The rates at which a new CA develops in familial cases and first symptomatic hemorrhage in asymptomatic CAs are far too low to allow meaningful testing or compel primary prevention strategies. CASH lesions, for which resection is not undertaken because the majority are in deep and brainstem locations, are the most likely to be followed expectantly according to current evidence-based guidelines.2 There is a clinical equipoise for testing novel therapies with the goal of preventing rebleeding in such cases. It would be appropriate to develop a drug that stabilizes the CASH lesion. This would mitigate the costs and neurological sequelae of repeated hemorrhage and of resection in many patients. Based on data from natural history studies, the therapeutic benefit for secondary prevention (symptomatic rebleed) would be maximal within 2–3 years after a recent symptomatic bleed.

The clearest pathway for drug repurposing involves currently approved statin drugs, with ROCK inhibition pleiotropic effect at high doses. Statins may be ready for Phase III multisite trials in about 5 years, pending the results of an ongoing Phase I–IIa single-site trial (AT CASH EPOC, NCT02603328; registered at clinicaltrials.gov) aimed at a biomarker proof-of-concept effect and preliminary safety of atorvastatin versus placebo. Propranolol has been proposed based on its effect in another entity, infantile hemangioma of the head and neck, and limited uncontrolled case reports in brain CA,53,108 albeit without mechanistic studies or preclinical evidence to date. A pragmatic propranolol trial was initiated in Italy (Treat_CCM, NCT03589014; registered at clinicaltrials.gov), although it is admittedly underpowered and any signal of favorable results will be considered exploratory, requiring a more definitive Phase III study. Biologics affecting B-cell depletion10 may generate interest in the development for a new indication in CASH. While new drug developments of ROCK-2 inhibitor BA-1049 (US Patent #10106525) and Tempol31 benefit from respective commitments by BioAxone, Inc. and Recursion Pharmaceuticals, these new drugs still require completion of preclinical testing, toxicology, pharmacobiological optimization, and Phase I–II studies. There has also been expressed interest by teams in the European Union to develop the drug sulindac sulfone for CA.14,15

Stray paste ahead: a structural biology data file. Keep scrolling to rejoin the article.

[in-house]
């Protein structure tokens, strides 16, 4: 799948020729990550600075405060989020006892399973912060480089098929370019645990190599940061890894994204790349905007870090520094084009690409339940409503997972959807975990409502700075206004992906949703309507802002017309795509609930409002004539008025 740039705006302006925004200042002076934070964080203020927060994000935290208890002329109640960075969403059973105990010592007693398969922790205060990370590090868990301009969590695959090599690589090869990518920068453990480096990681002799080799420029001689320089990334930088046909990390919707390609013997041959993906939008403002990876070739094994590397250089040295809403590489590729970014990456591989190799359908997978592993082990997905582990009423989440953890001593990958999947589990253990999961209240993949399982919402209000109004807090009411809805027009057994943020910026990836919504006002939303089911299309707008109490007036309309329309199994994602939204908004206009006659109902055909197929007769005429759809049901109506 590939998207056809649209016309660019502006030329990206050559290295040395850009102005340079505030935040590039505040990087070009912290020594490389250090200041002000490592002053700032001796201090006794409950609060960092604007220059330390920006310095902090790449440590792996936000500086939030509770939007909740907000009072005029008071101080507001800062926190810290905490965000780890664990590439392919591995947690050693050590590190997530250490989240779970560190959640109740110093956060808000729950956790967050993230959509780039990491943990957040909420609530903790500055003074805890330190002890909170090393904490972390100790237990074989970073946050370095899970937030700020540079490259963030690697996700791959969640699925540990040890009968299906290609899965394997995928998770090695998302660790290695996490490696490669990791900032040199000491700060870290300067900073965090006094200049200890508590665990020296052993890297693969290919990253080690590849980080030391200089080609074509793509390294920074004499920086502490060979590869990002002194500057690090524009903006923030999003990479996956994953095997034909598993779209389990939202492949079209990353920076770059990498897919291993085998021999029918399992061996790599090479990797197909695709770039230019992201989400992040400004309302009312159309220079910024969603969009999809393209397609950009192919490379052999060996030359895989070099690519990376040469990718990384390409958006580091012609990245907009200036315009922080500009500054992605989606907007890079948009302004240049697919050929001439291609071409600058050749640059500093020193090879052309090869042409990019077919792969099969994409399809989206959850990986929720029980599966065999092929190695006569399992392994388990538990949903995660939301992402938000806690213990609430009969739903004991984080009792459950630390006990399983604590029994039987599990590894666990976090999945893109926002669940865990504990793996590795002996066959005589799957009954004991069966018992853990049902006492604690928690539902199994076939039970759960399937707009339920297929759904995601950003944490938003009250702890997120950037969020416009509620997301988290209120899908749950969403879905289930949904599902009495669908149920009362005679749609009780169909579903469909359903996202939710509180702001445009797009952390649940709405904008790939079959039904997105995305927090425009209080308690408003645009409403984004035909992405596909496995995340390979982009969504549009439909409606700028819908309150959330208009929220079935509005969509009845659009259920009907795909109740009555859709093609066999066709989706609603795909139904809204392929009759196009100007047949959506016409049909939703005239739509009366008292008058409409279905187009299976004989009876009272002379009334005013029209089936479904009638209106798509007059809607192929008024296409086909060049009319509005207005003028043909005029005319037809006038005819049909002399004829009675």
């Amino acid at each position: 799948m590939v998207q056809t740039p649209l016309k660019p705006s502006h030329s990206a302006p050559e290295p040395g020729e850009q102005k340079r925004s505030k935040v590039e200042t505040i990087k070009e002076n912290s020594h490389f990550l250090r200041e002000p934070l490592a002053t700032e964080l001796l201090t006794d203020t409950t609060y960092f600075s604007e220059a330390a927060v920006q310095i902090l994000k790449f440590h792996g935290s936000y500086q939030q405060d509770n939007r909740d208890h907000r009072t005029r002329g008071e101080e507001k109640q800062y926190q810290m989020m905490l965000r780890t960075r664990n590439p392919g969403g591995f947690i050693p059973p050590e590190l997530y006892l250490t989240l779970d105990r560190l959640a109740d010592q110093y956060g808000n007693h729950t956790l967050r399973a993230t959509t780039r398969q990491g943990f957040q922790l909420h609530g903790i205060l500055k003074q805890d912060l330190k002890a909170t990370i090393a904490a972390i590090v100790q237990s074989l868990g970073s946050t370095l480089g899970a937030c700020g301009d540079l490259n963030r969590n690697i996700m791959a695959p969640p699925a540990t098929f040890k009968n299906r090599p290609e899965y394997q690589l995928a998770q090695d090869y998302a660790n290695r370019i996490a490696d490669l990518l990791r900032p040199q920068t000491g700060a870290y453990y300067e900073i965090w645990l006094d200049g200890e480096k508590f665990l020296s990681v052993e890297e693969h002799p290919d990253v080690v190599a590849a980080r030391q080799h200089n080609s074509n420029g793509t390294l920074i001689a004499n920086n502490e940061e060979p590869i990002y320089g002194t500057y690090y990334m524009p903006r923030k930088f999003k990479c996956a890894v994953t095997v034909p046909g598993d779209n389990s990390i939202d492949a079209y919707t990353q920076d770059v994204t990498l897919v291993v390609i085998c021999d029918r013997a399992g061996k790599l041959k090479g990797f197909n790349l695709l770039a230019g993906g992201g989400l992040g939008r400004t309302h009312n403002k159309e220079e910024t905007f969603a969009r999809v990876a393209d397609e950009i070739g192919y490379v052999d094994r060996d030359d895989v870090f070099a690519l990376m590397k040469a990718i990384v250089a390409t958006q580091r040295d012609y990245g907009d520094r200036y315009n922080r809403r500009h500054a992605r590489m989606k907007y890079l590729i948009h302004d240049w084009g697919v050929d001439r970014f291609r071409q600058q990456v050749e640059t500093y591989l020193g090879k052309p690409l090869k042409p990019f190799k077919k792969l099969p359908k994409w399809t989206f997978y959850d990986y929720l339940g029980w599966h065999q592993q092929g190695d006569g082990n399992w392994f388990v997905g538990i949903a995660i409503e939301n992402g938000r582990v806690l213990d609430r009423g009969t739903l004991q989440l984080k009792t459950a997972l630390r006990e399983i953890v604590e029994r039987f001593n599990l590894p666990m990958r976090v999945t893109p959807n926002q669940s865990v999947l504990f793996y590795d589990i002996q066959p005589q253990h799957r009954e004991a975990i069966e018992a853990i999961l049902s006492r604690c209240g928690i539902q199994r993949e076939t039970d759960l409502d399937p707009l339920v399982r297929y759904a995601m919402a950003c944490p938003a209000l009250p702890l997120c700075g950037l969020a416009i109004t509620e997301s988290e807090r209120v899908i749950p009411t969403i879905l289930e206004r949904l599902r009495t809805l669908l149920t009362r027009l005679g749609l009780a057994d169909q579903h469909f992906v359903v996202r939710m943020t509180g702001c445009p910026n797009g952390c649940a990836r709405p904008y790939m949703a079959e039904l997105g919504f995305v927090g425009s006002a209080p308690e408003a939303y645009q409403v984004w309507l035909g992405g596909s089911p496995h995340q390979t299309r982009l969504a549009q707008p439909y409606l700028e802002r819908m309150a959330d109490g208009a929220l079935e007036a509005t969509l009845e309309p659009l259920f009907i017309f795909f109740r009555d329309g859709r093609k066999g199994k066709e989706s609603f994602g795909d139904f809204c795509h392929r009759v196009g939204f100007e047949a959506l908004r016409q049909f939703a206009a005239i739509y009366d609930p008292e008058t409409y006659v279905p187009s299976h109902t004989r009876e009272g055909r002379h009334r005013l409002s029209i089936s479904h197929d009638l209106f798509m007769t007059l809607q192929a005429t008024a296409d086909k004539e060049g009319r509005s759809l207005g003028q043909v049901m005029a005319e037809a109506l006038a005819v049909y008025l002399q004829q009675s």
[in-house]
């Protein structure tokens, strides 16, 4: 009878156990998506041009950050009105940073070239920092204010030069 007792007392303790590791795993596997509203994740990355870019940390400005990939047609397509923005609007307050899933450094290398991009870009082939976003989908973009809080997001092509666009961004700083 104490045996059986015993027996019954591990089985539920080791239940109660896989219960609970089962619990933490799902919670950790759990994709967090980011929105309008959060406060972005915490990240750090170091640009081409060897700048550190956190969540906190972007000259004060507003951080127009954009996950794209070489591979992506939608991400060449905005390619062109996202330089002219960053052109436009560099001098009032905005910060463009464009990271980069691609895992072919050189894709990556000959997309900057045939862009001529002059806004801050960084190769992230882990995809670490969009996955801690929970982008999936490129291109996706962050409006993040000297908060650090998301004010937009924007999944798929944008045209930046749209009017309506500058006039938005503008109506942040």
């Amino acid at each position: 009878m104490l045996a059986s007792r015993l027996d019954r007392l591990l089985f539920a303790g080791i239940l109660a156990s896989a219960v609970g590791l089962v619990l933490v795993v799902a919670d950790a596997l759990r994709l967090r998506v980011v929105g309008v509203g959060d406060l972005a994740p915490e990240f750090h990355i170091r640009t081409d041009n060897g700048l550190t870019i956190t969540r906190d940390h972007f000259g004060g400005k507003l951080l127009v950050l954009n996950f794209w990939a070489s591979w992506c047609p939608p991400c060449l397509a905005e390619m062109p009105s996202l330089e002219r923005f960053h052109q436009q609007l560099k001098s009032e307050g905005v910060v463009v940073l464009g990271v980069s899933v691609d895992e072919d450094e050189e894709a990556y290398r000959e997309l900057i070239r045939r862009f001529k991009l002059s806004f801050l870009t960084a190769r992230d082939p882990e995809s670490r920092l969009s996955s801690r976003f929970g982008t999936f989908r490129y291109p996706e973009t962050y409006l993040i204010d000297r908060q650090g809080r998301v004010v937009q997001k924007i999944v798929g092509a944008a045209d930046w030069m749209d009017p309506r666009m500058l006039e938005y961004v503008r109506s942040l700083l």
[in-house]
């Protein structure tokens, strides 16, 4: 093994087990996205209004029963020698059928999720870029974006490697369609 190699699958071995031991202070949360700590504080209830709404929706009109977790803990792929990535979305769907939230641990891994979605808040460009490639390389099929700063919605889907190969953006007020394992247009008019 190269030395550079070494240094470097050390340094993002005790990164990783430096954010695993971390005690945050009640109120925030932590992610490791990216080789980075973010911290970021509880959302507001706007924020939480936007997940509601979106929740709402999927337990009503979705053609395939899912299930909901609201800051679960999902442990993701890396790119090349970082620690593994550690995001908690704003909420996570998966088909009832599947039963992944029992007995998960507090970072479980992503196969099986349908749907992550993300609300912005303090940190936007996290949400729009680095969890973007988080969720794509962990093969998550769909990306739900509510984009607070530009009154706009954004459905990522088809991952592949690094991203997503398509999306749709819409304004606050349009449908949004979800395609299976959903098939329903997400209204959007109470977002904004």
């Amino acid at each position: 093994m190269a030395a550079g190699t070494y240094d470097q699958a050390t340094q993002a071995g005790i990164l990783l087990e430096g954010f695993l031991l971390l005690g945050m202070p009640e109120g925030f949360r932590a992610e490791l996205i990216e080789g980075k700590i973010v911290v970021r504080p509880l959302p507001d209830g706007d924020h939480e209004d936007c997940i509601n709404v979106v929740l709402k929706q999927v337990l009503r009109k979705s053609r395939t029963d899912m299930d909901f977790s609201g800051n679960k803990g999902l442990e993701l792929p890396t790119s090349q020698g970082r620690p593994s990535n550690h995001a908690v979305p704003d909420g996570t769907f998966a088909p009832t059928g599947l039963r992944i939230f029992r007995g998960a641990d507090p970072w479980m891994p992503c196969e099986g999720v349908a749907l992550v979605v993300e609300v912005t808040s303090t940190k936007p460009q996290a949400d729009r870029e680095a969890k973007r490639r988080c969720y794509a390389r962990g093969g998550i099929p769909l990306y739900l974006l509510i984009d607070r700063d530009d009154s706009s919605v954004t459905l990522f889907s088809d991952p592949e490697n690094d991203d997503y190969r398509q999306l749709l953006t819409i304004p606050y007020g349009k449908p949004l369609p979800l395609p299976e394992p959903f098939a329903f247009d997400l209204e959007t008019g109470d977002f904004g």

Cavernous Angioma as a Paradigm Disease

CA is a paradigm of a common neurovascular lesion with uncommon but consequential clinical sequelae. With Mendelian inheritance of familial cases, identical somatic mutations in sporadic cases, and faithful murine models of disease, several mechanisms of lesion genesis and progression have been elucidated. The disease has emerged as a model of pathology involving vascular proliferation and dysmorphism, hemorrhagic angiopathy, brain iron deposition, lesional epileptogenesis, neurovascular immune disorder, and gut-brain axis. Investigations from many fields of science have been translated to help elucidate CA pathobiology and to develop biomarkers and putative therapies. These have included molecular genetics, vascular biology, immunology, microbial ecology, MR physics, biomedical engineering, transcriptomics, computational biology, biomarker science, pharmacology, genetic and population epidemiology, and trial readiness and design. It is a model of translational neuroscience with neurosurgical leadership, leveraging clinical programs, human subjects research, the mining of surgical tissue, and collaborations with “big science” teams.

Research on CA has contributed novel concepts in medicine. It is the first disease shown to be caused by genes essential for embryonic cardiovascular development, in which mutation later in life, on brain microvascular ECs, causes a focal neurovascular pathology. It is also the first disease in which gene heterozygosity, in the absence of lesions, causes diffuse systemic vascular and epithelial hyperpermeability. And it is the first disease where a gut-brain axis has been mechanistically linked to specific signaling on brain microvascular ECs. Spectacular discoveries and benefit to patients await similar deconstruction of other neurosurgical diseases.

Acknowledgments

This paper was written with contributions by the following Neurovascular Surgery Research collaborators: Romuald Girard, PhD, Janne Koskimäki, MD, PhD, and Robert Shenkar, PhD.

Much of the science and clinical insights conveyed herein would not be possible without the inspiration and trust by CA patients and families, and the dedication of their support and advocacy group, the Angioma Alliance (www.angioma.org); the diligence and dedication of the research staff and trainees, histologists, bioengineer, statistician, and computational biologist in the Awad Laboratory (https://surgeryresearch.uchicago.edu/page/issam-awad); the clinical staff and researchers in the CCM Program of Excellence (www.uchicagomedicine.org/ccm); and the core facilities at the University of Chicago Biological Sciences Division. We also recognize longstanding and productive collaborations with the laboratories of Douglas Marchuk at Duke University, Mark Ginsberg at the University of California San Diego, Mark Kahn at the University of Pennsylvania, and Brent Derry at Toronto Sick Kids Hospital; as well as clinical research collaborations with the teams of Daniel Hanley at Johns Hopkins Medical Institutions, Helen Kim at the University of California San Francisco, and Kelly Flemming at the Mayo Clinic in Rochester, Minnesota. Figure 1A artistic illustration by Lydia M. Johns.

Disclosures

The authors acknowledge support by the National Institute of Neurological Disorders and Stroke for CCM research through K24, R01, R21, U01 and P01 grants since 1998, and currently through 2022.

Author Contributions